Baby Octopus

Juvenile Octopus – Hunting In The Muck


Add to cart


Night diving is one of my favourite types of diving, something unbelievable like half of the life that exists on healthy reefs, is nocturnal. This means, you can only see those animals at night, or certain behavior will only happen in the dark. Don’t forget the amazing colors of everyday things is so very different when you have the lights on a night dive to bring it all back. Even sea stars become interesting because of they are tiny islands of color is a sea of black at night. One of my other reasons to never skip is a night dive is the chance to see my second all time favorite ocean critter, Octopus.

The first Octopus I ever saw diving was actually on my first ever night, many years back. He was small, maybe hand size moving over the tops of the coral structures and as he did so it was like watching something alien, it was instantly changing color to look like whatever it was rushing across, and rushing it was to avoid my light. So alien, so spectacular, I decided right then and there that Octopus were fantastic animals and I wanted to see more of them.

This led me to a spectacular night dive in the Philippines, at a place called Anilao, straight off the jetty in never more than about 12 meters of water we met probably 20 different Octopus covering a range of species. It was a photographers dream, Bob Tail Squids, Reef Octopus, juvenile Octopus & a chance at Mimics, Bobbit Worms & Frog Fish. Was a really amazing dive, did not want it to end, but after 90 minutes I felt the call of a cold beer and a warm shower.

During that dive I snapped this shot of a very small Octopus, still a baby, out hunting across the black sands, looking for Goby, Shrimp and unlucky Crabs. The wavy background of this shot is caused by thousands of smaller shrimp called Krill, which were heavily attracted to the lights, hence why I have so few good shots from that night, the Krill really know how to mess up your photos!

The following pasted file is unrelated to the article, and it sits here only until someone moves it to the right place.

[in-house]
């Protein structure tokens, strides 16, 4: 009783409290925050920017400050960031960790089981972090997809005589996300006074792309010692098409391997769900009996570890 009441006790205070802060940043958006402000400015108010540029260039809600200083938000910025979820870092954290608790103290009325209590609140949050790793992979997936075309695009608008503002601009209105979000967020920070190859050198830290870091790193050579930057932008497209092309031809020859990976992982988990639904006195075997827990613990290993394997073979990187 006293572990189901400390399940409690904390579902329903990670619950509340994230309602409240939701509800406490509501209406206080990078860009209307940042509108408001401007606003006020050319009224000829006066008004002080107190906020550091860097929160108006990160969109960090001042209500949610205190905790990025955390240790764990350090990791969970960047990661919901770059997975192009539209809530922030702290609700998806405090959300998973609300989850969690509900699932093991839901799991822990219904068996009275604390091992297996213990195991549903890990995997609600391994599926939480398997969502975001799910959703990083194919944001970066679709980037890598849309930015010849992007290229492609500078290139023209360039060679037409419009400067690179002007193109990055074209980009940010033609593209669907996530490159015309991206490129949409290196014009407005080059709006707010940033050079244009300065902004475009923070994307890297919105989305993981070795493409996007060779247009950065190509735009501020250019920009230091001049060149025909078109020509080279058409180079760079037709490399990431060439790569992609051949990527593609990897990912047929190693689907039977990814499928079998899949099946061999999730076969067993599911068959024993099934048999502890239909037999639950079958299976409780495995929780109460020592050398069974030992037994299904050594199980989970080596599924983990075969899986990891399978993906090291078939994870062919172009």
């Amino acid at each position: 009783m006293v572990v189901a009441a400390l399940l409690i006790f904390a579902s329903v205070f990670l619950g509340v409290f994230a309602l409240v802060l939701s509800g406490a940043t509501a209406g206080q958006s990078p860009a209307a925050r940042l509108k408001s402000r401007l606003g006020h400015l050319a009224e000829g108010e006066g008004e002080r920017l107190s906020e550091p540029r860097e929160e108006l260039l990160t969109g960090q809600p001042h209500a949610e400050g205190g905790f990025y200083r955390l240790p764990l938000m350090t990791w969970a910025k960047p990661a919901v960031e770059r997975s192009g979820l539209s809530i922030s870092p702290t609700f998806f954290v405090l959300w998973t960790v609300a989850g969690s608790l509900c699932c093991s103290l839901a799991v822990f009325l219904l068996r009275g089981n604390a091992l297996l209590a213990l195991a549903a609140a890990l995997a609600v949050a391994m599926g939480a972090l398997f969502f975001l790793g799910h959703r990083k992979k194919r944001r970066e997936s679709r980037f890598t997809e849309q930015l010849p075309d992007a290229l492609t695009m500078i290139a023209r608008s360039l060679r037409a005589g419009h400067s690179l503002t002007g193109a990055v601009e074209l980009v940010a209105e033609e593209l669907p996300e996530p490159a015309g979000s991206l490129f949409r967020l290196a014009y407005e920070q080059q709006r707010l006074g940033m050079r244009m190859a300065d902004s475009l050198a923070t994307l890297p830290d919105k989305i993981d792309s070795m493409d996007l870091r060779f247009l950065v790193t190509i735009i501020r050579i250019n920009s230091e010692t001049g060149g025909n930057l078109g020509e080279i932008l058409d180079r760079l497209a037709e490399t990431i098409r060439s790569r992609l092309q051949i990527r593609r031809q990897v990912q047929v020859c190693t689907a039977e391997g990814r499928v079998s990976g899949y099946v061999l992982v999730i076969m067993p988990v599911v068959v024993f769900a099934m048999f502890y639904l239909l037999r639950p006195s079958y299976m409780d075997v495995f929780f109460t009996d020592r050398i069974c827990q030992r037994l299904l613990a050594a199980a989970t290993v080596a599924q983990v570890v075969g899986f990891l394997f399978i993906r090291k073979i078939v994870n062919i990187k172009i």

Purchase Information

  • All digital images, even when purchased, retain the watermark. This is to prevent theft or unauthorised reproduction of the images without proper credit being displayed for the photographer or image owner.
  • After purchase, you will receive an email from PayPal to confirm payment was made, once your order is processed (Usually Instantly) you will receive a second email with the download link/s.
  • You will get three attempts to download a purchased image once you receive your purchase email.
  • The download link/s do not expire until the image/s have been downloaded.


There are no reviews yet.

Be the first to review “Juvenile Octopus – Hunting In The Muck”

Your email address will not be published.

More Images From Cephalopods

Posted in Cephalopods on .

Popular Images

Glass Shrimp

Glass Shrimp – Well That’s What I’m Calling It Anyway

If you can't find a door make one, it's a favourite saying of mine I apply to photography, essentially, if you can't find interesting critters to photograph, try taking interesting photographs of critters that most people will dis-regard. The dive in question was a muck/macro dive with not much goin [...]

More About This Image
Striped Eel Catfish

Striped Eel Catfish Bait Ball

Striped Eel Catfish are somewhat of an oddity as most people associate Catfish with freshwater and big old ugly looking things. This photo depicts a small bait ball of extremely tiny ocean faring Catfish, no more than 2 - 3 cm each these little guys were picking their way across the black volcanic s [...]

More About This Image
Painted Frog Fish

Painted Frog Fish – Look For The Spots

IF you are a fan of Frog Fish like me, you will find yourself running into the very same problems I do each and every time I find one while diving, "What frigging species is this one?". It's almost a full time job some days trying to figure it out and I'll be honest, fish ID books pay Frog Fish very [...]

More About This Image
Hawksbill Sea Turtle

Hawksbill Sea Turtle

It's not difficult finding Turtles, they exist on pretty much any reef anywhere in the world and thanks to education and human compassion they are making a massive comeback in our oceans. This is good for photographers, we get far more opportunities spent with them and hopefully snap some shots like [...]

More About This Image

Contact Me